Articles | Volume 13, issue 23
Atmos. Chem. Phys., 13, 11769–11789, 2013
Atmos. Chem. Phys., 13, 11769–11789, 2013

Research article 04 Dec 2013

Research article | 04 Dec 2013

Water uptake is independent of the inferred composition of secondary aerosols derived from multiple biogenic VOCs

M. R. Alfarra2,1, N. Good1,*, K. P. Wyche3, J. F. Hamilton4, P. S. Monks3, A. C. Lewis5, and G. McFiggans1 M. R. Alfarra et al.
  • 1Centre for Atmospheric Science, School of Earth Atmospheric and Environmental Sciences, University of Manchester, Manchester, UK
  • 2National Centre for Atmospheric Science (NCAS), School of Earth Atmospheric and Environmental Sciences, University of Manchester, Manchester, UK
  • 3Atmospheric Chemistry Group, Department of Chemistry, University of Leicester, Leicester, UK
  • 4Department of Chemistry, University of York, York, UK
  • 5National Centre for Atmospheric Science, University of York, York, UK
  • *now at: Department of Environmental & Radiological Health Sciences, Colorado State University, Fort Collins, Colorado, USA

Abstract. We demonstrate that the water uptake properties derived from sub- and super-saturated measurements of chamber-generated biogenic secondary organic aerosol (SOA) particles are independent of their degree of oxidation, determined using both online and offline methods. SOA particles are formed from the photooxidation of five structurally different biogenic VOCs, representing a broad range of emitted species and their corresponding range of chemical reactivity: α-pinene, β-caryophyllene, limonene, myrcene and linalool. The fractional contribution of mass fragment 44 to the total organic signal (f44) is used to characterise the extent of oxidation of the formed SOA as measured online by an aerosol mass spectrometer. Results illustrate that the values of f44 are dependent on the precursor, the extent of photochemical ageing as well as on the initial experimental conditions. SOA generated from a single biogenic precursor should therefore not be used as a general proxy for biogenic SOA. Similarly, the generated SOA particles exhibit a range of hygroscopic properties, depending on the precursor, its initial mixing ratio and photochemical ageing. The activation behaviour of the formed SOA particles show no temporal trends with photochemical ageing. The average κ values derived from the HTDMA and CCNc are generally found to cover the same range for each precursor under two different initial mixing ratio conditions. A positive correlation is observed between the hygroscopicity of particles of a single size and f44 for α-pinene, β-caryophyllene, linalool and myrcene, but not for limonene SOA. The investigation of the generality of this relationship reveals that α-pinene, limonene, linalool and myrcene are all able to generate particles with similar hygroscopicity (κHTDMA ~0.1) despite f44 exhibiting a relatively wide range of values (~4 to 11%). Similarly, κCCN is found to be independent of f44. The same findings are also true when sub- and super-saturated water uptake properties of SOA are compared to the averaged carbon oxidation state (OSC) determined using an offline method. These findings do not necessarily suggest that water uptake and chemical composition are not related. Instead, they suggest that either f44 and OSC do not represent the main dominant composition-related factors controlling water uptake of SOA particles, or they may emphasise the possible impact of semi-volatile compounds on limiting the ability of current state-of-the-art techniques to determine the chemical composition and water uptake properties of aerosol particles.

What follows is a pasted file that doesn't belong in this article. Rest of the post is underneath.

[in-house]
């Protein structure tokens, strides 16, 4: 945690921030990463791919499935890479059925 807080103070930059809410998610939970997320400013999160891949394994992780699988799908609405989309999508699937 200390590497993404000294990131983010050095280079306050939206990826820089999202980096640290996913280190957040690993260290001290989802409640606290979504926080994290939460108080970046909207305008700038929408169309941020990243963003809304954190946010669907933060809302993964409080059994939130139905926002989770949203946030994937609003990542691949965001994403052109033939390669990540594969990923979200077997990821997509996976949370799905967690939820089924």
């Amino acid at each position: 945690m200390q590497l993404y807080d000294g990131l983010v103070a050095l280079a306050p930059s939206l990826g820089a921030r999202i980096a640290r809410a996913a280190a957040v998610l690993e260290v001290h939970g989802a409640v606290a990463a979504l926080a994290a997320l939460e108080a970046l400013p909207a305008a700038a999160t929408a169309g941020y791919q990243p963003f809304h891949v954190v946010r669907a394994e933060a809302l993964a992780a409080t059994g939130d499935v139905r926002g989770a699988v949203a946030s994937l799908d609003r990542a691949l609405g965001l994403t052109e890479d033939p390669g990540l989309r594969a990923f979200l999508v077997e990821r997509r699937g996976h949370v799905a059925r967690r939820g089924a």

Final-revised paper